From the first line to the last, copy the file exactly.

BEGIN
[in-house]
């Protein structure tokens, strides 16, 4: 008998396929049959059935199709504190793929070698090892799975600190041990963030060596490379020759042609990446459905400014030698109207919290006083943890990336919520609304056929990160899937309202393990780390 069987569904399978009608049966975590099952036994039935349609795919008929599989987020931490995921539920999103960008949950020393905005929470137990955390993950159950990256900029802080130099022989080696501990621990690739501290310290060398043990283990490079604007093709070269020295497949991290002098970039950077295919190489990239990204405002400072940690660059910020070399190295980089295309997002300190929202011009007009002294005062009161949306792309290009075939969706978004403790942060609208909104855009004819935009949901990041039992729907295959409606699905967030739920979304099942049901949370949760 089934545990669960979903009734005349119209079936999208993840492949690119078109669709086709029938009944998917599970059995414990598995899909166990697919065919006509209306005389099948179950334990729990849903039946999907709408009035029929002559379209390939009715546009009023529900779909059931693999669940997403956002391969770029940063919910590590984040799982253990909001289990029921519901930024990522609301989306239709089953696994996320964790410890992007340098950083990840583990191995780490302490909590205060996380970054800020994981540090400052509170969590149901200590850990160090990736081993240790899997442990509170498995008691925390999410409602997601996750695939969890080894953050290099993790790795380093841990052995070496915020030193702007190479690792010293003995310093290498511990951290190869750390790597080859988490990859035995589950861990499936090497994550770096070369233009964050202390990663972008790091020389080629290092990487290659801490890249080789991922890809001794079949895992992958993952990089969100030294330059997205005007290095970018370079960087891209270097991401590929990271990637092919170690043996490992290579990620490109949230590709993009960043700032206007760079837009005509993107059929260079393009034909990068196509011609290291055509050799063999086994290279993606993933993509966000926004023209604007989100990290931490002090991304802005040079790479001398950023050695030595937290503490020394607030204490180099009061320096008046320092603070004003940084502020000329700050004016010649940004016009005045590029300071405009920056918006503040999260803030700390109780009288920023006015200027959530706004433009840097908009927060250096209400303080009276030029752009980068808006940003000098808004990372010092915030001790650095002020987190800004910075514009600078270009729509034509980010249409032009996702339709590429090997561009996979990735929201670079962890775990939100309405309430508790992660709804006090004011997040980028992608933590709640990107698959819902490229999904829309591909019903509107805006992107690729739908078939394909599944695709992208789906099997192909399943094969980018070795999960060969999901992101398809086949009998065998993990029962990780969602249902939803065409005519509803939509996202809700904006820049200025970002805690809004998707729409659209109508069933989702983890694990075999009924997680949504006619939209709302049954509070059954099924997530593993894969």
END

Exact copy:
[in-house]
């Protein structure tokens, strides 16, 4: 008998396929049959059935199709504190793929070698090892799975600190041990963030060596490379020759042609990446459905400014030698109207919290006083943890990336919520609304056929990160899937309202393990780390 069987569904399978009608049966975590099952036994039935349609795919008929599989987020931490995921539920999103960008949950020393905005929470137990955390993950159950990256900029802080130099022989080696501990621990690739501290310290060398043990283990490079604007093709070269020295497949991290002098970039950077295919190489990239990204405002400072940690660059910020070399190295980089295309997002300190929202011009007009002294005062009161949306792309290009075939969706978004403790942060609208909104855009004819935009949901990041039992729907295959409606699905967030739920979304099942049901949370949760 089934545990669960979903009734005349119209079936999208993840492949690119078109669709086709029938009944998917599970059995414990598995899909166990697919065919006509209306005389099948179950334990729990849903039946999907709408009035029929002559379209390939009715546009009023529900779909059931693999669940997403956002391969770029940063919910590590984040799982253990909001289990029921519901930024990522609301989306239709089953696994996320964790410890992007340098950083990840583990191995780490302490909590205060996380970054800020994981540090400052509170969590149901200590850990160090990736081993240790899997442990509170498995008691925390999410409602997601996750695939969890080894953050290099993790790795380093841990052995070496915020030193702007190479690792010293003995310093290498511990951290190869750390790597080859988490990859035995589950861990499936090497994550770096070369233009964050202390990663972008790091020389080629290092990487290659801490890249080789991922890809001794079949895992992958993952990089969100030294330059997205005007290095970018370079960087891209270097991401590929990271990637092919170690043996490992290579990620490109949230590709993009960043700032206007760079837009005509993107059929260079393009034909990068196509011609290291055509050799063999086994290279993606993933993509966000926004023209604007989100990290931490002090991304802005040079790479001398950023050695030595937290503490020394607030204490180099009061320096008046320092603070004003940084502020000329700050004016010649940004016009005045590029300071405009920056918006503040999260803030700390109780009288920023006015200027959530706004433009840097908009927060250096209400303080009276030029752009980068808006940003000098808004990372010092915030001790650095002020987190800004910075514009600078270009729509034509980010249409032009996702339709590429090997561009996979990735929201670079962890775990939100309405309430508790992660709804006090004011997040980028992608933590709640990107698959819902490229999904829309591909019903509107805006992107690729739908078939394909599944695709992208789906099997192909399943094969980018070795999960060969999901992101398809086949009998065998993990029962990780969602249902939803065409005519509803939509996202809700904006820049200025970002805690809004998707729409659209109508069933989702983890694990075999009924997680949504006619939209709302049954509070059954099924997530593993894969």